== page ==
Essay on Holding Up Aggression During a Dispute. Part 1

Aggression

In previous articles, we promised to tell you about ways of leveling aggression. So, how can you quickly calm down and take control of the situation?

Once you realize that there is an aggravation of a situation, that it will take a little time for you to lose mental balance, try to go inwardly beyond this situation and look at everything that is happening in order to hear everything that you are talking about with your partner as if from the outside. Try to assess the situation as a spectator sitting in the theater. It will not take much effort and time. As soon as you can assess a situation in a dissociated and alienated state, you will be sure that you can manage its development and your state.

It is difficult to manage a situation being in an associated state when you evaluate everything that is happening by "passing" it through yourself. Dissociation allows us to analyze a situation from the outside. If you can also bring a situation as if on the TV screen and watch it as a viewer adjusting the sound and image and achieving the desired brightness and volume when they do not irritate you, it will be just great, because you will get a wonderful tool for self-regulation.

You can "play" with colors, "adding" the one that you are more comfortable with and "reducing" the unpleasant ones, you can distort the size. Well, for example, you make your partner too small, and yourself – very large. You can introduce elements of the comic into a situation. In short, if you have a well-developed imagination, you can learn to "transform" a situation so that you will quickly bring yourself into a state necessary for constructive work and making informed decisions.

When you learn the technique of dissociative perception of a negative situation and learn to control yourself, you can basically change the strategy of behavior in such situations.

The Advice of Dale Carnegie

The famous American psychologist Dale Carnegie offers very interesting judgments, conclusions and rules about controversial situations, so we paid attention to them. That is what he writes.

"In the world, there is only one way to get the better of a dispute – it is to evade it." In our opinion, this is just a wonderful advice, which you should try to follow all the time.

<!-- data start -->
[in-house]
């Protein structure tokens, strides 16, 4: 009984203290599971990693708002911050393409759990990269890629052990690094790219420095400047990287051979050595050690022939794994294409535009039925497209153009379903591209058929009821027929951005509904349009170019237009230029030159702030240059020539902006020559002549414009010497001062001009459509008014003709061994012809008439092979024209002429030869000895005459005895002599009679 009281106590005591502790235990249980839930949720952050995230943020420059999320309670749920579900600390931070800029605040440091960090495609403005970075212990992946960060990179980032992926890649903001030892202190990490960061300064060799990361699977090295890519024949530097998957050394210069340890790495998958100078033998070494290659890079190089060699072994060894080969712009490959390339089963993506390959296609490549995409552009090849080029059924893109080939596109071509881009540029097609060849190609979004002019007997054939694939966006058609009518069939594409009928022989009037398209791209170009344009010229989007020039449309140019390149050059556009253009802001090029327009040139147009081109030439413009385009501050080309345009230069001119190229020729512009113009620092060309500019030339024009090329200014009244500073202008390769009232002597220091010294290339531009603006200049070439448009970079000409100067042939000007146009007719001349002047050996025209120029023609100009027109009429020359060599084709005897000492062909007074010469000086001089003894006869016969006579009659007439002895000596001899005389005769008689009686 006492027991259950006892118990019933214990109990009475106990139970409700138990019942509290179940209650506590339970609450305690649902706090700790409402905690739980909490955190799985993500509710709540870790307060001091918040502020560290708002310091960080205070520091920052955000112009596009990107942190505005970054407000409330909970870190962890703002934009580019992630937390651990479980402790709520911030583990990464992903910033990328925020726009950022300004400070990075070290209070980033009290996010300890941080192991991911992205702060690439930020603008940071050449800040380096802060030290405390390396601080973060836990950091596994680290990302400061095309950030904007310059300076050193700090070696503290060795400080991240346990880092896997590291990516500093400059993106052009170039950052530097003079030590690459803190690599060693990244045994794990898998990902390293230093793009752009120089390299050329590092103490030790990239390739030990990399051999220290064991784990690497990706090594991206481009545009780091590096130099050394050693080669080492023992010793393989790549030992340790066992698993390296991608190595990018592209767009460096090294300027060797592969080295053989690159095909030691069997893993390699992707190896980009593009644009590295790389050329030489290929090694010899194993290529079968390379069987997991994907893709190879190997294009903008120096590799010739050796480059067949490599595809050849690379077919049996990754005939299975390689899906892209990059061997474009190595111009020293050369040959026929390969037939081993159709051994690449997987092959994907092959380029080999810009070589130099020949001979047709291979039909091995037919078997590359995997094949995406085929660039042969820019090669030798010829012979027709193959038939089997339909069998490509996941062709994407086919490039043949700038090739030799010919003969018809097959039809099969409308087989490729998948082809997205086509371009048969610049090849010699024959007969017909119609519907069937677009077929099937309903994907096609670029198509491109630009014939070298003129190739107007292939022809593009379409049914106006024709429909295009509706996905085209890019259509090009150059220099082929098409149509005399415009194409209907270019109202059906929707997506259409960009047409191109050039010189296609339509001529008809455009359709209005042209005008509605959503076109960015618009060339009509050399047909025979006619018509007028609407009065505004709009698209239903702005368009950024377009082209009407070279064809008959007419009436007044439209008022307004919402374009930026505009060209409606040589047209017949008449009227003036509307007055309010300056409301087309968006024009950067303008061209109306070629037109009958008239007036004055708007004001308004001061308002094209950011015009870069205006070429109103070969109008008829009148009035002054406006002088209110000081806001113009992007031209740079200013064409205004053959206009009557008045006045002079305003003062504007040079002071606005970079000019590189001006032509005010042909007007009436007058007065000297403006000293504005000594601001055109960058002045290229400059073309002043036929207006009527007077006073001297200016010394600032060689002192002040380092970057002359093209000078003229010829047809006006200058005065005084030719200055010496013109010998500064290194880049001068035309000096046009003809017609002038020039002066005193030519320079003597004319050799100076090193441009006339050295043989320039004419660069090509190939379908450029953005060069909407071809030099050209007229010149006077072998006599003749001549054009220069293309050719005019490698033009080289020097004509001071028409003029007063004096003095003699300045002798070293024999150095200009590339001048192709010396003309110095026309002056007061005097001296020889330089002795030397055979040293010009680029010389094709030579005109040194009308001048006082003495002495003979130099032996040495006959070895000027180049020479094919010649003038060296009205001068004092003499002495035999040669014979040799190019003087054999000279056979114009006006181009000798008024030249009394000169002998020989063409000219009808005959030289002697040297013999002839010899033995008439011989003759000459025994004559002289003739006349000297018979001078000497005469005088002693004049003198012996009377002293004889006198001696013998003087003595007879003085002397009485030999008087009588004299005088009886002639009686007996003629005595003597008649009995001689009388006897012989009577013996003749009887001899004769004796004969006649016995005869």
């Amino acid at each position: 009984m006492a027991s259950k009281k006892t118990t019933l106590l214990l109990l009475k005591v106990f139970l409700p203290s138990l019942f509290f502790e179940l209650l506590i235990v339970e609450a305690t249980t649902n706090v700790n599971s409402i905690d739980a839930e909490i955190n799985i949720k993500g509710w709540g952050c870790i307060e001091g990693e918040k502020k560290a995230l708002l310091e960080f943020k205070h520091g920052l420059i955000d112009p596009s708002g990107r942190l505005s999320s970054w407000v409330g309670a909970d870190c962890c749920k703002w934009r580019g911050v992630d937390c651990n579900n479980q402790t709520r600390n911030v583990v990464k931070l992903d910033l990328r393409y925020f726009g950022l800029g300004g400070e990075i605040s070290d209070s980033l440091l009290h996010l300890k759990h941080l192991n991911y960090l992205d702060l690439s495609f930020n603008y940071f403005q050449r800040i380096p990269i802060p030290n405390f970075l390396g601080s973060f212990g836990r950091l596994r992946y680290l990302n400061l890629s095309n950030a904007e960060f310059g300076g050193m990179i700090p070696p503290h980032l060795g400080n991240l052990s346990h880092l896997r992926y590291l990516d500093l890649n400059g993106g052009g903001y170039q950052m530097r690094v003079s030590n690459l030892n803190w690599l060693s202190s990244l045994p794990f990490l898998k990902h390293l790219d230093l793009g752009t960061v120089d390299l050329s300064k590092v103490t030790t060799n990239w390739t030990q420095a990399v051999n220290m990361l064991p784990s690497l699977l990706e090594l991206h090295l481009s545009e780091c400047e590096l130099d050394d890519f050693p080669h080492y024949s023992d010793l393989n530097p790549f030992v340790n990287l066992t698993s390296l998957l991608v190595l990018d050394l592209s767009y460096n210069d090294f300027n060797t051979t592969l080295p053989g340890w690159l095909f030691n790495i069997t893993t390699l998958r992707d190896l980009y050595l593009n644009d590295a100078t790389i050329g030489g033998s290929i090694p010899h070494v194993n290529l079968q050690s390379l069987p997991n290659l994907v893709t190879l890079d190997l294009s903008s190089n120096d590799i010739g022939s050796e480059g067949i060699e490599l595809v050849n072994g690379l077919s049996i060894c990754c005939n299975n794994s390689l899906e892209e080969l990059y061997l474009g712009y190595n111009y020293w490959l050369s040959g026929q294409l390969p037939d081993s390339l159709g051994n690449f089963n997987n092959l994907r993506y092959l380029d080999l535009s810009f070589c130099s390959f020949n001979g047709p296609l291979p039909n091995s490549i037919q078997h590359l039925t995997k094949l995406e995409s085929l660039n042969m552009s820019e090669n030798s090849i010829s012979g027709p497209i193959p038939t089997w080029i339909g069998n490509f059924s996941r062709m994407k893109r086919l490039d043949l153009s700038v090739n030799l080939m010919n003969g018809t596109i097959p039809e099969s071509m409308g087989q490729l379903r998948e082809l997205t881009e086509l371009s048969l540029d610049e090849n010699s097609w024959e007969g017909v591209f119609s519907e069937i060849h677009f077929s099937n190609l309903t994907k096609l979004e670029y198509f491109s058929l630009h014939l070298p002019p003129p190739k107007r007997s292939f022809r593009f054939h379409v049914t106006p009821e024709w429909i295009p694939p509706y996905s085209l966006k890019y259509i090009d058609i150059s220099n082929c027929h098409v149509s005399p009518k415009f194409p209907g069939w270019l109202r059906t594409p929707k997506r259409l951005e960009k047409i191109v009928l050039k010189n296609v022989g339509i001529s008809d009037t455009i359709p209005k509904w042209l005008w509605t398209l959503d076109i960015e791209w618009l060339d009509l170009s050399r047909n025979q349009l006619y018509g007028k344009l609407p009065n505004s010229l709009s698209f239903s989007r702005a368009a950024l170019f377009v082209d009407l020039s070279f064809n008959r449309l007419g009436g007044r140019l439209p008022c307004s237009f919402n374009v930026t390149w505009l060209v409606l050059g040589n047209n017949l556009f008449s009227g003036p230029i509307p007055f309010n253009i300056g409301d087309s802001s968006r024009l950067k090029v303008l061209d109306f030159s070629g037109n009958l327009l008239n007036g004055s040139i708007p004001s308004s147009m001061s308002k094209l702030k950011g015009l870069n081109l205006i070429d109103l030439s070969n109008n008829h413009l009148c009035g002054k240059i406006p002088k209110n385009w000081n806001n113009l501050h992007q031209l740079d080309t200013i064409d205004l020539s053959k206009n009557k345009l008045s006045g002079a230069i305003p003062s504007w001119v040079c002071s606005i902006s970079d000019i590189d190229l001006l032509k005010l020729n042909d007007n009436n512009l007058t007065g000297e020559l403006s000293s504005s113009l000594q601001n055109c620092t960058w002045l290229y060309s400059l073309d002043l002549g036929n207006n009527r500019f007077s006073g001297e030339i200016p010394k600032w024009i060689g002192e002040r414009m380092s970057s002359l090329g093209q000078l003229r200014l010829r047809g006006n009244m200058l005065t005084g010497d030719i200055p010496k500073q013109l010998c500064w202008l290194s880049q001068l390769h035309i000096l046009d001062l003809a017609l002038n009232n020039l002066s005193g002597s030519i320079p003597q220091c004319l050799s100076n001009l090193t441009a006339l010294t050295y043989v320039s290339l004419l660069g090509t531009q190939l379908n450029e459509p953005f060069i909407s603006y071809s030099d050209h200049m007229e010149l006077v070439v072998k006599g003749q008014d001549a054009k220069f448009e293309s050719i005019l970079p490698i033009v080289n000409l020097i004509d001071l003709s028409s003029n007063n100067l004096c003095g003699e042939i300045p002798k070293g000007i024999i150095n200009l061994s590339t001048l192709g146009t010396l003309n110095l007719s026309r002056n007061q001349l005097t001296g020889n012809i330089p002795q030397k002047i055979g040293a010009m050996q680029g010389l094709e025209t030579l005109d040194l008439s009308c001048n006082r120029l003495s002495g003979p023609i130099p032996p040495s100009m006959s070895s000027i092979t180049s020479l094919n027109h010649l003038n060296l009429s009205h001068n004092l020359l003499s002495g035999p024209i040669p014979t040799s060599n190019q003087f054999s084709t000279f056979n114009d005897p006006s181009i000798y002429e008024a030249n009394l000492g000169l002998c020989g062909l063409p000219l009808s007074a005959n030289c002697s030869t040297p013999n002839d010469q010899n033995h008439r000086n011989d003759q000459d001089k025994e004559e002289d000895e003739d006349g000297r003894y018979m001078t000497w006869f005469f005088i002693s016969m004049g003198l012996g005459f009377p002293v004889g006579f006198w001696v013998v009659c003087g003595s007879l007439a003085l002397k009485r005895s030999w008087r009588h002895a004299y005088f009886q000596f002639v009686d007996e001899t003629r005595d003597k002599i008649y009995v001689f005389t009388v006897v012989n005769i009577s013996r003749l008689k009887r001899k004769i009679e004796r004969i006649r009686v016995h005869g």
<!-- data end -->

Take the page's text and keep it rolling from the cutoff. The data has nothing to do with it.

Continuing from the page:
We also fully agree with this: " In most cases, a dispute ends with the fact that each of its participants is even more convinced of being right than before. You cannot win a dispute. It is impossible because if you lost a dispute, then you lost, if you won, you lost too. Why? Suppose that you have defeated an interlocutor, broke his or her arguments to the nines. So what? You will be in the saddle. And he or she? You hurt his or her pride. He or she will be disappointed by your victory. But a person, who was persuaded against his or her will, will not renounce his or her opinion".

Carnegie quotes Franklin: "If you argue, get irritated and object, you can win sometimes, but that victory will be meaningless for you, because you will never be in good graces of your opponent". Proving your point of view, you can be absolutely right, but all attempts to convince an interlocutor will probably remain as futile as if you were wrong.

One can make it clear to a person that he or she is wrong with a gaze, an intonation or a gesture no less eloquently than with words, but if you tell people that they are wrong, is it possible to force them to thereby agree with you? Never, because then you will strike a direct blow to their intellect, their common sense and self-esteem. And it will cause them only a desire to strike back, and not change their mind.

After that, whatever you do, you will not be able to convince people since you insulted them. Never start with a statement like: "I will prove you this and that". This is bad. It is like saying: " I know this better than you. And now I will make sure that you understand this". It is a test. This gives your interlocutor an inner resistance and a desire to fight with you before you start a dispute.

"It is difficult to convince people even under the most favorable conditions," – Carnegie says, – "So why create unnecessary difficulties? Why put yourself at a disadvantage? If you are going to prove something, let no one know about it. Do it so finely, so skillfully that no one can feel it".

You will never get into an unpleasant situation if you admit that you can make mistakes. So you can put an end to a dispute and induce interlocutors to be no less objective, frank and unbiased than you. This will make them want to admit that they can also make mistakes. When we are wrong, we can admit it to ourselves. And if someone approaches us softly and tactfully, then we are able to take new arguments into consideration and even be proud of our frankness and latitude of thought. But only not in those cases when someone is struggling to "feed" us with some indigestible fact.

In other words, do not argue with your client, spouse or opponent. Do not tell them that they are wrong, do not provoke them, but be a little diplomat. Respect the opinion of your interlocutor. Again, never tell a person that he or she is wrong. But if your teacher tells you that you are wrong when writing some college papers, listen to him and her and, perhaps, consult with professional writers.

Sometimes it happens that neither side is interested in making a discussion more active and ending as soon as possible. In this case, there is a high probability that the results will be absolutely useless. If you do not want this, it makes sense to take the initiative. Read about this in the second part of this article.

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